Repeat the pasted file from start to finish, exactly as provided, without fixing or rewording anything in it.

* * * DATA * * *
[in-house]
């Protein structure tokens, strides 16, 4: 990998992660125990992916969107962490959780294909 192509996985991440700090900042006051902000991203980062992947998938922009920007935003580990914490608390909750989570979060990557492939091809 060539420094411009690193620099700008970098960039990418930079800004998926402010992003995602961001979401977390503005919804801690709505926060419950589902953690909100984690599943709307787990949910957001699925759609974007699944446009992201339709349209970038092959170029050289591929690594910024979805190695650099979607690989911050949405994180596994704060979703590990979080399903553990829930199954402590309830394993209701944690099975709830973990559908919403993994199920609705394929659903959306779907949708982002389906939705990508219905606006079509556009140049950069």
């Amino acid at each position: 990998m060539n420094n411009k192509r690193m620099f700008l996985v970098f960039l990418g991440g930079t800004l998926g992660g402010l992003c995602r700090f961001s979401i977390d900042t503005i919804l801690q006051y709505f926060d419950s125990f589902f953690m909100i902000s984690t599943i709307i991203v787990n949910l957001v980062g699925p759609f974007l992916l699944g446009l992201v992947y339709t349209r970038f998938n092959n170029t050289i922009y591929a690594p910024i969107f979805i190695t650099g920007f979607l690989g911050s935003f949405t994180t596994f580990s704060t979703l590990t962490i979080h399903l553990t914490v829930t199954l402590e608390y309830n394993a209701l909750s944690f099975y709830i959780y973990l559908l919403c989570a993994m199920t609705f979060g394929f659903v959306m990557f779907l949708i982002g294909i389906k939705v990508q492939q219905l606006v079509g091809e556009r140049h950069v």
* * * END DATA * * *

[in-house]
């Protein structure tokens, strides 16, 4: 990998992660125990992916969107962490959780294909 192509996985991440700090900042006051902000991203980062992947998938922009920007935003580990914490608390909750989570979060990557492939091809 060539420094411009690193620099700008970098960039990418930079800004998926402010992003995602961001979401977390503005919804801690709505926060419950589902953690909100984690599943709307787990949910957001699925759609974007699944446009992201339709349209970038092959170029050289591929690594910024979805190695650099979607690989911050949405994180596994704060979703590990979080399903553990829930199954402590309830394993209701944690099975709830973990559908919403993994199920609705394929659903959306779907949708982002389906939705990508219905606006079509556009140049950069």
């Amino acid at each position: 990998m060539n420094n411009k192509r690193m620099f700008l996985v970098f960039l990418g991440g930079t800004l998926g992660g402010l992003c995602r700090f961001s979401i977390d900042t503005i919804l801690q006051y709505f926060d419950s125990f589902f953690m909100i902000s984690t599943i709307i991203v787990n949910l957001v980062g699925p759609f974007l992916l699944g446009l992201v992947y339709t349209r970038f998938n092959n170029t050289i922009y591929a690594p910024i969107f979805i190695t650099g920007f979607l690989g911050s935003f949405t994180t596994f580990s704060t979703l590990t962490i979080h399903l553990t914490v829930t199954l402590e608390y309830n394993a209701l909750s944690f099975y709830i959780y973990l559908l919403c989570a993994m199920t609705f979060g394929f659903v959306m990557f779907l949708i982002g294909i389906k939705v990508q492939q219905l606006v079509g091809e556009r140049h950069v």